New Berlin School District offers lump-sum wage hikes

Dec. 3, 2012

New Berlin - Many New Berlin School District employees will receive a one-time payment for the last two years outside of the collective bargaining process.

The New Berlin School Board last week approved a 1.64 percent payment for the 2011-12 school year and a 1.86 percent payment for the current 2012-13 school year.

Those who will receive the payment are current teachers, specialists, librarians, psychologists, counselors, therapists and special education paraprofessionals who worked for the district before this year. Payments are expected early in 2013.

Board member Art Marquardt called the one-time payment an important way station as the district works on a full compensation redesign. The compensation plan will be designed to recruit, retain and reward employees, and will form the basis of future compensation decisions.

While that redesign is in progress, the board wants to show the staff how it values and appreciates employees, board President David Maxey said.

The staff works hard and the board wants to recognize that, said board member Tom David, who also noted that it will help them keep up with the cost of living.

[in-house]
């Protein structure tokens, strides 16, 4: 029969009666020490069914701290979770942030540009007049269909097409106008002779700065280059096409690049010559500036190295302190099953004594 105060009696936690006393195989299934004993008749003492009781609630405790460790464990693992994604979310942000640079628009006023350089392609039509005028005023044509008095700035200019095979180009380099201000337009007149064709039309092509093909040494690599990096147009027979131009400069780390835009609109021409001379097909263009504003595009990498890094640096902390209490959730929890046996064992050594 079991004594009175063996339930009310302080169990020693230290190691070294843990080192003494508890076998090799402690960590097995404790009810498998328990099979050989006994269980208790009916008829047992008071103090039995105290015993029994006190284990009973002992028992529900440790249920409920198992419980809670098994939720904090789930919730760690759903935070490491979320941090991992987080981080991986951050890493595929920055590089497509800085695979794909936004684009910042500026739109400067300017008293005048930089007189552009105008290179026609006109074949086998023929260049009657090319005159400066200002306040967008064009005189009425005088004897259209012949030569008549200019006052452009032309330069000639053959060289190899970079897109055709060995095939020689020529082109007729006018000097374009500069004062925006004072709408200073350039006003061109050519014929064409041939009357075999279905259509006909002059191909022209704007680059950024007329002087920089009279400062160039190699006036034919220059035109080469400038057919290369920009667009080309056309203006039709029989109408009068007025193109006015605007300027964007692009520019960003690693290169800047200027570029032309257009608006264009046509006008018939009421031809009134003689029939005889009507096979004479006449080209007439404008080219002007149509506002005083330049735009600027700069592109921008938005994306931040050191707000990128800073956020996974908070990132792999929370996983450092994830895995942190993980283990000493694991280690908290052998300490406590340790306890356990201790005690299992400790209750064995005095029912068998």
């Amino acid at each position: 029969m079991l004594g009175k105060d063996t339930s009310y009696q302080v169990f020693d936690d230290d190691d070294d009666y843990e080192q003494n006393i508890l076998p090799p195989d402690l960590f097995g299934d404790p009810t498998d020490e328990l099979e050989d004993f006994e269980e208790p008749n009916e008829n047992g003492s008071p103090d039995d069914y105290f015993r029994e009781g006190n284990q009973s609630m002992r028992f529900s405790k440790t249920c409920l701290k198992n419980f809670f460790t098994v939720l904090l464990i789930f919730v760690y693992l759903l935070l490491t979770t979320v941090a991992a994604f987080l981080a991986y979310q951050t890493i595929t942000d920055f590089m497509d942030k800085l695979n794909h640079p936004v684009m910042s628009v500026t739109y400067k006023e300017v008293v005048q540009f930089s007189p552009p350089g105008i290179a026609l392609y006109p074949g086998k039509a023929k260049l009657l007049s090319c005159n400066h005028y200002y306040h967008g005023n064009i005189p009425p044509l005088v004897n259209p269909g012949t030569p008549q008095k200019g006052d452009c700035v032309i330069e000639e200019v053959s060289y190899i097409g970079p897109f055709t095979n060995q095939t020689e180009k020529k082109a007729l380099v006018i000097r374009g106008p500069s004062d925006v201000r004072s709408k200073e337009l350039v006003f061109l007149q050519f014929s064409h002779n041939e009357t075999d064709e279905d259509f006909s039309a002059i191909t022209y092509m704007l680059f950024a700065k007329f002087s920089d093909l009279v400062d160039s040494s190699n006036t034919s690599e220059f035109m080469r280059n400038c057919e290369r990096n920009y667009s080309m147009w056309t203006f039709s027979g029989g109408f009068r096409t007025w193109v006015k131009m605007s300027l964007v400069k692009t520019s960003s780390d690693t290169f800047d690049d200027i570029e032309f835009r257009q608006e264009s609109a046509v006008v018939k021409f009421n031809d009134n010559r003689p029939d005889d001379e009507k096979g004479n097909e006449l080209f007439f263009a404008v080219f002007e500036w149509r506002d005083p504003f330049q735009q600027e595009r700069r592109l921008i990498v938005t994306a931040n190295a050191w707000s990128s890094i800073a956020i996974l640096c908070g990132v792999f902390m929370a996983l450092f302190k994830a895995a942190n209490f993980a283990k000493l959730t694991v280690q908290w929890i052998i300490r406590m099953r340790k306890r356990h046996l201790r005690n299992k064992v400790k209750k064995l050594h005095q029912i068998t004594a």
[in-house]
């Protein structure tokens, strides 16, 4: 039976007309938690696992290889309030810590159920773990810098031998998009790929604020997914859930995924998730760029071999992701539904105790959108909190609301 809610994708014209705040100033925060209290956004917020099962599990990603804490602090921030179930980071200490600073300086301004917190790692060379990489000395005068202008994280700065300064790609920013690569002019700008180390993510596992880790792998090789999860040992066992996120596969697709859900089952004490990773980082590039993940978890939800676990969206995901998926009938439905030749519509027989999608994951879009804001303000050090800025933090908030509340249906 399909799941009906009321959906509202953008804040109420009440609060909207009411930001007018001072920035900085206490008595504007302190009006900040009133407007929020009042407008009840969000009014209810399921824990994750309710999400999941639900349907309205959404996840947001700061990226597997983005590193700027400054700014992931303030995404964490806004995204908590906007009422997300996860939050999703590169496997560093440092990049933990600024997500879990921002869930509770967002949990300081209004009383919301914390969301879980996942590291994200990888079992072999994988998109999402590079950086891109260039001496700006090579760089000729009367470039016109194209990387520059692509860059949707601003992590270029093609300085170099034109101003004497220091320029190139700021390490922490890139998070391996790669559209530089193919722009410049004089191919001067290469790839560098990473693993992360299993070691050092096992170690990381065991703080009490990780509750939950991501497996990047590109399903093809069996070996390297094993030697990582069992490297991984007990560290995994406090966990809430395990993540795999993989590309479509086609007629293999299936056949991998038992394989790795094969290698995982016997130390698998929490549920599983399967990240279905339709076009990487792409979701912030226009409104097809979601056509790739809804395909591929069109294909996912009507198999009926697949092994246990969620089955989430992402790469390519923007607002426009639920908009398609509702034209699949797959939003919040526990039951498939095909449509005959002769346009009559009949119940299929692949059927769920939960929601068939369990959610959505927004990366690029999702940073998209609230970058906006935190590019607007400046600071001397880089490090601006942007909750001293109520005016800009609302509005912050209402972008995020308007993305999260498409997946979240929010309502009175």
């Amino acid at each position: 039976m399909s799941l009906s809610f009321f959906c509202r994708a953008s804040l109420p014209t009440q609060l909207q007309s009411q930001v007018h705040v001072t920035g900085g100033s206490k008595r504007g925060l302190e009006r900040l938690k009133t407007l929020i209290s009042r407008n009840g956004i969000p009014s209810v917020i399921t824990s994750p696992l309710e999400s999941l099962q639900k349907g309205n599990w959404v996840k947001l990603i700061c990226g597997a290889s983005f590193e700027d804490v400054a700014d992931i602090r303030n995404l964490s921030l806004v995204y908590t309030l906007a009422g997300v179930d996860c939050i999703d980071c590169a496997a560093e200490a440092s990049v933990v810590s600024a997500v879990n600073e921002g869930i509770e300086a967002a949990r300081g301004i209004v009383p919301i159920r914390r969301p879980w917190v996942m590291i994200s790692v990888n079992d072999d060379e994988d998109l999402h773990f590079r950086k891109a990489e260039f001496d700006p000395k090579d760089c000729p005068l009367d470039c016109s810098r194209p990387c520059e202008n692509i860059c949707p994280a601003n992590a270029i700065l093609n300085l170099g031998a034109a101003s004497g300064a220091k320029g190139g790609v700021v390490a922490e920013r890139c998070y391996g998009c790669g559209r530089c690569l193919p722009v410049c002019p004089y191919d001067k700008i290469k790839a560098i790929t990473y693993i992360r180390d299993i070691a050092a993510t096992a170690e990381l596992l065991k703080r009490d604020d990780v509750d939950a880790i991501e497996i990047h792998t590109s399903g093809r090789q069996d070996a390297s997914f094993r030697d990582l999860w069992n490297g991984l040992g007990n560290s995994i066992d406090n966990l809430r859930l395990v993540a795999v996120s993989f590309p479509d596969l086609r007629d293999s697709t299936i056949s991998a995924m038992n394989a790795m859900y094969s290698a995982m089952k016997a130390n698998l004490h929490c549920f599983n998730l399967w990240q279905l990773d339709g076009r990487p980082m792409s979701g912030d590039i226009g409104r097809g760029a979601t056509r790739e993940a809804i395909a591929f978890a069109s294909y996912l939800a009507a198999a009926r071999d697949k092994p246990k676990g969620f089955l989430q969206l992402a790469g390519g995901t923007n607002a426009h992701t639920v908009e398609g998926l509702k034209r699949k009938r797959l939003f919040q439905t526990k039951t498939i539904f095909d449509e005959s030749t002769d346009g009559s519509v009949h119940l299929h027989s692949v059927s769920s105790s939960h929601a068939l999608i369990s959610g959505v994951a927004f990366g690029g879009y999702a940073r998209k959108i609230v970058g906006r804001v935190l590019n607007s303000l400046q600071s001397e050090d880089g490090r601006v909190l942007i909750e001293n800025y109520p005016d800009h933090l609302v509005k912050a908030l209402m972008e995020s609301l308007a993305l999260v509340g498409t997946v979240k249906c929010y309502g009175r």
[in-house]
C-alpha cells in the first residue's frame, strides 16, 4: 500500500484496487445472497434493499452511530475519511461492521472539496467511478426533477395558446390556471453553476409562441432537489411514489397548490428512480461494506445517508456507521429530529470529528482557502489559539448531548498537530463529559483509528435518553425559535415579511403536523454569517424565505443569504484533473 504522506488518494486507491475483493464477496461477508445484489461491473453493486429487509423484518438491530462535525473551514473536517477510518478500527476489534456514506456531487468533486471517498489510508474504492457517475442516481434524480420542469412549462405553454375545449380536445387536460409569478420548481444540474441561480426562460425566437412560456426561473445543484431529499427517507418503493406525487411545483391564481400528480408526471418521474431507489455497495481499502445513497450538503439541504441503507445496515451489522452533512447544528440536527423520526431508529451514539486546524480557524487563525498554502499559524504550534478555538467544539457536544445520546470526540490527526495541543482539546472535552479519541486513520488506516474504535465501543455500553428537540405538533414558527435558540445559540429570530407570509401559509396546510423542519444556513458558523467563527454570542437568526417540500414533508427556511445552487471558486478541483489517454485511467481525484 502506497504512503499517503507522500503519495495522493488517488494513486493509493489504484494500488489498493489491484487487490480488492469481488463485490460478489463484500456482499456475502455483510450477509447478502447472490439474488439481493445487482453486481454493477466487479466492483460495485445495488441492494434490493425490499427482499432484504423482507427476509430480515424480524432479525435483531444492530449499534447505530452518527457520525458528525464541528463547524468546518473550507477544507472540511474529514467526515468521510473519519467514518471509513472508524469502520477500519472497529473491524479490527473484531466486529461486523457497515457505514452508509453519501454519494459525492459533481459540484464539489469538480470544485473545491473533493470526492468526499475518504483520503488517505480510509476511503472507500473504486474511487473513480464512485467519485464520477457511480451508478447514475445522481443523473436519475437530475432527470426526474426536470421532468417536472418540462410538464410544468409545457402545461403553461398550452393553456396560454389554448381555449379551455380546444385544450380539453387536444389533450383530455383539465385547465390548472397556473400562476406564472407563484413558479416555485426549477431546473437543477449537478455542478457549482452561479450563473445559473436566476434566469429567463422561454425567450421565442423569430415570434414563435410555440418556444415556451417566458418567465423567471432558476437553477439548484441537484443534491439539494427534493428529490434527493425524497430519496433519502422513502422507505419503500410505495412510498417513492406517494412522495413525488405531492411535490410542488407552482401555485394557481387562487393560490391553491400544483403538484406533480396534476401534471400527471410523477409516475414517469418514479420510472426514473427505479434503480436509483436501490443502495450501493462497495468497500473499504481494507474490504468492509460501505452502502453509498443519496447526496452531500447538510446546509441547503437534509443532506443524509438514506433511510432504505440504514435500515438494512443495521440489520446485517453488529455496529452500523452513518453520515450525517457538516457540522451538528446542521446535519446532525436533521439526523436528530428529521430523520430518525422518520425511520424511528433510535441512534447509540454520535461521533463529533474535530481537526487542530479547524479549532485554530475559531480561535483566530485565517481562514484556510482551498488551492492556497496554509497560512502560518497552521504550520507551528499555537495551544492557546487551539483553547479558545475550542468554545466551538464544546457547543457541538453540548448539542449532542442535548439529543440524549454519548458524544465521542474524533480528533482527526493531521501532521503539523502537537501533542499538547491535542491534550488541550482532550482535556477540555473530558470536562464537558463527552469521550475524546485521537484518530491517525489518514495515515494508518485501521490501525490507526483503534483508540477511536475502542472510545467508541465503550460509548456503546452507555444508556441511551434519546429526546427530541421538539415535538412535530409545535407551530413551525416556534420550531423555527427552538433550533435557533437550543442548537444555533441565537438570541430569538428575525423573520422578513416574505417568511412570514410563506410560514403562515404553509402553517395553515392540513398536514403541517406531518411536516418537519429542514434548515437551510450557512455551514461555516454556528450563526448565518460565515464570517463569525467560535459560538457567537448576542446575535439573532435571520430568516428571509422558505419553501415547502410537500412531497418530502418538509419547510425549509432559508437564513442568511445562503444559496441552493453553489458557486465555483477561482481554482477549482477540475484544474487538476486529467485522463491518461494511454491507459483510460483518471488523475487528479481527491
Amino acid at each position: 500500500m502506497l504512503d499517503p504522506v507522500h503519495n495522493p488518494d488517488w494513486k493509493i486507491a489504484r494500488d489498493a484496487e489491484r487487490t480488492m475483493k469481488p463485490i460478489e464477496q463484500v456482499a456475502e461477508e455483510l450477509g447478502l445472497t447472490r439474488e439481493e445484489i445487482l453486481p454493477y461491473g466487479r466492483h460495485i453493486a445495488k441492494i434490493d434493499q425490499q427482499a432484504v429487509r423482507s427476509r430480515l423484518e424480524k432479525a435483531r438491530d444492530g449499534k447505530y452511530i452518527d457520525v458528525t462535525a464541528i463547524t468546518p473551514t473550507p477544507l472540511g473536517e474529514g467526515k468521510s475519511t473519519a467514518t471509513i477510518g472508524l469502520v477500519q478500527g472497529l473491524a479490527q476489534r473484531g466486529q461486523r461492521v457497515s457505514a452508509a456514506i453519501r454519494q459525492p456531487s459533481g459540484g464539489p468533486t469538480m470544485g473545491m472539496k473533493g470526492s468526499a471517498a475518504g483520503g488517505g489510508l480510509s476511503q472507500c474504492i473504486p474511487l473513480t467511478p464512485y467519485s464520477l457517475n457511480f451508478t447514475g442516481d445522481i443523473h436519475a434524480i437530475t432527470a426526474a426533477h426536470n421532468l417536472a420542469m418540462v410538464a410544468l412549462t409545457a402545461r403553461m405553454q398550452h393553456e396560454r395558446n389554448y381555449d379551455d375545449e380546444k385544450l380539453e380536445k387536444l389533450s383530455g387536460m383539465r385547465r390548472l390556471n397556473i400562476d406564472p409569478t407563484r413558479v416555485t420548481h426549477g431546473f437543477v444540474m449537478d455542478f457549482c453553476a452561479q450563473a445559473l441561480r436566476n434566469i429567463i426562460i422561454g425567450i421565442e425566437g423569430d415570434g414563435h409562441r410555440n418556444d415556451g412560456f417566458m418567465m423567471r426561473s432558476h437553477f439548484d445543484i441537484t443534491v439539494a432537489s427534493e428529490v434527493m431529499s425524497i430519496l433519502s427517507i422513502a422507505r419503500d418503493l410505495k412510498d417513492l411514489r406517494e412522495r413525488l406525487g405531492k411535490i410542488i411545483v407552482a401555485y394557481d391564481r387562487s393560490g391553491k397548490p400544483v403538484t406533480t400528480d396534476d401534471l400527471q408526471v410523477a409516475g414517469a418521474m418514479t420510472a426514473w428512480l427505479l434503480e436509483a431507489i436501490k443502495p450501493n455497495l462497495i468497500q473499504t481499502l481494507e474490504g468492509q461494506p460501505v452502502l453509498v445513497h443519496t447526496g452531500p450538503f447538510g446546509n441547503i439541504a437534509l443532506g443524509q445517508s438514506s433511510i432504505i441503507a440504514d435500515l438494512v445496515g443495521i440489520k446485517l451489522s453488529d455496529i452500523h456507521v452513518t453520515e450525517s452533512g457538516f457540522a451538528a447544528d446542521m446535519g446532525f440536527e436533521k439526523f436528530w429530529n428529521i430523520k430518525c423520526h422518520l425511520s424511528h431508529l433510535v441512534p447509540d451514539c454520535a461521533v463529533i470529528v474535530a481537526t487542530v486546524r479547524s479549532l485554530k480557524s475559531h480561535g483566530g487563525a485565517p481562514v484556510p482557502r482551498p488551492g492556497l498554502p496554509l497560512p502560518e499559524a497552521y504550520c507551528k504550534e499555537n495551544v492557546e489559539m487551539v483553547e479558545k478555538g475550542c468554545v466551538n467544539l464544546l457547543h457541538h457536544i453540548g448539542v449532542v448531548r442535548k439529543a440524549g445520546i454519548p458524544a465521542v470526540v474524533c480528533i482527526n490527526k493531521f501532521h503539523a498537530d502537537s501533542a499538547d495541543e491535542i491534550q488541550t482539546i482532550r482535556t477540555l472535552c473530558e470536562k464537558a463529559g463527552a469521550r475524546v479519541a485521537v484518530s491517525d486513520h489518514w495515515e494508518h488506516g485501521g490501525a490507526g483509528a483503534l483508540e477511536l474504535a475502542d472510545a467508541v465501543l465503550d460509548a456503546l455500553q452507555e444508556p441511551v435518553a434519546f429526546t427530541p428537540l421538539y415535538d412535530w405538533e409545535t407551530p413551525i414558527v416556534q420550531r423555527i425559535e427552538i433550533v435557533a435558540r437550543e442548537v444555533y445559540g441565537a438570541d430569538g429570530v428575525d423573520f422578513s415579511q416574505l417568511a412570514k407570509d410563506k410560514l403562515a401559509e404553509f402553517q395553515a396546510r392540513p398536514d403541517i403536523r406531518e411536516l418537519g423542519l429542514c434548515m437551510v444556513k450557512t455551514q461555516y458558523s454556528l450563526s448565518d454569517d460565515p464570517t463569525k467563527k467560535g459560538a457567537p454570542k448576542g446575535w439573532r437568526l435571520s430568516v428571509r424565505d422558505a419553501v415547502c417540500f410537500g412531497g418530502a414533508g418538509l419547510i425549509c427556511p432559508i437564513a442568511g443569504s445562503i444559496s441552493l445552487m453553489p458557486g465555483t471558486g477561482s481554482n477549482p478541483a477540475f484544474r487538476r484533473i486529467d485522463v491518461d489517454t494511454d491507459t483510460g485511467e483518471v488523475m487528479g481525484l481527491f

But that help would only be temporary. The lump sum doesn't raise the teachers' base pay the way a raise would. To truly keep them up with inflation, the second year's increase would be based on a 1.64 percent higher base pay. As it is, the 2012-13 payment is based on a pre-inflation base pay for 2011-12.

Although grateful for the additional money, teachers are somewhat disappointed that the cash will come in a lump sum, instead of actual raises, Steven Cupery, director of the Lakewood UniServ Council representing the teachers, said Monday.

In fact, teachers were led to believe that the district intended to raise their 2011-12 pay to keep up with inflation, he said.

Last November, they received a letter from School Board President David Maxey that referred to the new rules. In the letter, Maxey said "it is the board's intent to give teachers the maximum allowable, as defined by law," which he specifically suggested dealt with base wage adjustments.

Similarly, James Korom, attorney representing the schools in teacher contract negotiations, emailed Cupery on Sept. 10. The email, in part, referred to "the board's prior commitment to give employees a 1.64 percent increase for last year."

"Obviously, they didn't keep that promise," Cupery said.

Maxey could not be immediately reached for comment.


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